- The percentage of food advertisements that are for items that are low in fiber: 79%.
The problem isn’t just with the kids. Let’s get that straight right now. Parents who toss in a microwaveable meal because they’ve had a long day at work and don’t care any more about what is being eaten sends a bad message to their kids. It says that work is more important than health. Cheap meals might be something that can be a treat or an occasional event on a truly bad day, but when it becomes a nightly habit, eating problems are going to quickly develop. Junk food is incredibly addicting. If it is seen as tasty, affordable, and good to eat, then who would want to eat a carrot when there’s a cheeseburger on the table?
What Can Be Done To Fix The Problem?
- Only 21% of youth age 6-19 eat the recommended 5 or more servings of fruits and vegetables each day.
- Only 12% of the grains that children under the age of 19 eat daily are considered whole grains.
- When children are exposed to television content with food advertising, they eat 45% more food than children exposed to content with non-food advertising.
- A 2011 review found that “company pledges to reduce food marketing of unhealthy products have failed to protect children under the age of 12 for all types of marketing practices promoting such foods.
- Each day, African-American children see 2x the amount of calories advertised in fast-food commercials as Caucasian children.
- A 2007 study found that 50% of the food products that were advertised with fruit on the packaging contained no fruit ingredients at all.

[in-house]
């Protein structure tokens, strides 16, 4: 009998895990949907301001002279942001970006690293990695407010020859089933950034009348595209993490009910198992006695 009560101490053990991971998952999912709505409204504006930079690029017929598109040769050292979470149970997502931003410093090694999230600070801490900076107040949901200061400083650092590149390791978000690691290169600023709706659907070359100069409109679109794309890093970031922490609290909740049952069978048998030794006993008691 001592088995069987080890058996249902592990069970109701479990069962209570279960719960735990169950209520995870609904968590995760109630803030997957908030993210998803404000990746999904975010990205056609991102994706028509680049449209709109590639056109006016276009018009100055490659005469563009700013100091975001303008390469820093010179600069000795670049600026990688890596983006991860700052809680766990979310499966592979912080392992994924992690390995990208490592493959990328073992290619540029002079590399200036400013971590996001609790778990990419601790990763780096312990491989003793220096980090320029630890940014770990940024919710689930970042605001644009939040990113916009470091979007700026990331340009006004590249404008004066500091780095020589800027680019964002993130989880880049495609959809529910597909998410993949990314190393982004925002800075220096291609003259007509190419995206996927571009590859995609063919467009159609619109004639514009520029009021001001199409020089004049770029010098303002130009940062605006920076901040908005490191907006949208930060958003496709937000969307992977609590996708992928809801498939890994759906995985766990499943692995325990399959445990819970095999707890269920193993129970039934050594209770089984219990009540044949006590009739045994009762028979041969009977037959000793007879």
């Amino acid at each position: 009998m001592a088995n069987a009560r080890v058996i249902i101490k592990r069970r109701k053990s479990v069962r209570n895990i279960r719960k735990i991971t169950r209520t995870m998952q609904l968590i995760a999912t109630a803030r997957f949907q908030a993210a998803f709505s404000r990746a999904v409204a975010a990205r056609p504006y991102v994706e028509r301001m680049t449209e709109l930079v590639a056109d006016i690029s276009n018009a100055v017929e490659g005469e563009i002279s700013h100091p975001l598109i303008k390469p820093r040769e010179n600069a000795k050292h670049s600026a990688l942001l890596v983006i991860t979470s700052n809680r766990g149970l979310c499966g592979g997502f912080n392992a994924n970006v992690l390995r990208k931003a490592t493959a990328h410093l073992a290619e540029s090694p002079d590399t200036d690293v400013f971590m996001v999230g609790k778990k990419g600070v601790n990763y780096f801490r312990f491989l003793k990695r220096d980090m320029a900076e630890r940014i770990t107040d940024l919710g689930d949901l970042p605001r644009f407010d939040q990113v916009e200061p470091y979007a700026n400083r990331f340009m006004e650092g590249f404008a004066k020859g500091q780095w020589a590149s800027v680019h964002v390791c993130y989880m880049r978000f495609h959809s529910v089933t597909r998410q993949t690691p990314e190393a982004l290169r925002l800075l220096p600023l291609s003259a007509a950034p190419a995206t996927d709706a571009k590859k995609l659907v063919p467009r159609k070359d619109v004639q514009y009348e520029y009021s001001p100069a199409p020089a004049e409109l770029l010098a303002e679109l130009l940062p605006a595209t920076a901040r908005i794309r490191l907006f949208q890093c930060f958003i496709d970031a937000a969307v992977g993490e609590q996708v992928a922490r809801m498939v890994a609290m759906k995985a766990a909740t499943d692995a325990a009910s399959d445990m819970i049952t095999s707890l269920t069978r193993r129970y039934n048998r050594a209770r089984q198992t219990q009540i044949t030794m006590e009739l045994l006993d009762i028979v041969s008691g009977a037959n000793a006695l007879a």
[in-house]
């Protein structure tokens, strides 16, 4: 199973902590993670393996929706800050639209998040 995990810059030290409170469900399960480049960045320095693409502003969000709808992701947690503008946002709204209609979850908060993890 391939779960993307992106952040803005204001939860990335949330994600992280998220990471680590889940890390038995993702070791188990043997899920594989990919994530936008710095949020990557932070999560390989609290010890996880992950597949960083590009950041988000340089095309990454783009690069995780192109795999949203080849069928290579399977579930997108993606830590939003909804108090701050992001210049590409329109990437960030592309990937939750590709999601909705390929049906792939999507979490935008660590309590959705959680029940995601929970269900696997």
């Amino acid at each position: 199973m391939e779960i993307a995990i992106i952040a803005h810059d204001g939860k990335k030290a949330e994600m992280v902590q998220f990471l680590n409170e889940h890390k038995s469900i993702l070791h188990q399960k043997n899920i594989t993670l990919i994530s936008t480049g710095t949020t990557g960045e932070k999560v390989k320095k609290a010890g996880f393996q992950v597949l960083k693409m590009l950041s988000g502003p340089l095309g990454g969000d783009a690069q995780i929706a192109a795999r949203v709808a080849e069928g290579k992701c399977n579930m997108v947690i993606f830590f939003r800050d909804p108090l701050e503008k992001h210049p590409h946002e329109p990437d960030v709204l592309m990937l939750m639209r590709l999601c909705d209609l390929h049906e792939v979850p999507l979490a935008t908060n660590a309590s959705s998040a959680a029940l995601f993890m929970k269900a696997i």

- 84% of the food products that have images which promote healthy eating actually didn’t meet basic nutritional standards.
- Food advertising has been found to affect the eating habits of children up to 5 years after being exposed to them.
- Healthcare costs associated with a poor direct could reach $1 trillion by 2030 in the United States alone.
At one point, the junk food spent $40 billion to lobby the US government to stop from passing comprehensive industry reforms that would decrease the marketing of unhealthy foods. We are spending money on cravings for things that are artificially generated by the advertising we see and this is eventually going to cost us our health in the end. This marketing is dangerous, especially to young children, because they see an advertisement as being 100% fact. They’ll believe something is good for them if they are told it is, even if it is high in unhealthy fats. It is up to us to take charge of our health for ourselves and our children. If we can do that, then we can potentially lower obesity rates.
Last month, more than 2 million people visited Brandon's blog. He shares exactly how he took his blog from zero to 1 million monthly visitors here. His path to success was not easy. Brandon had to comeback from being disabled, by a rare health disorder, for most of his thirties. God delivered him from hardship and has blessed his family in so many wonderful ways. You can send Brandon a message here.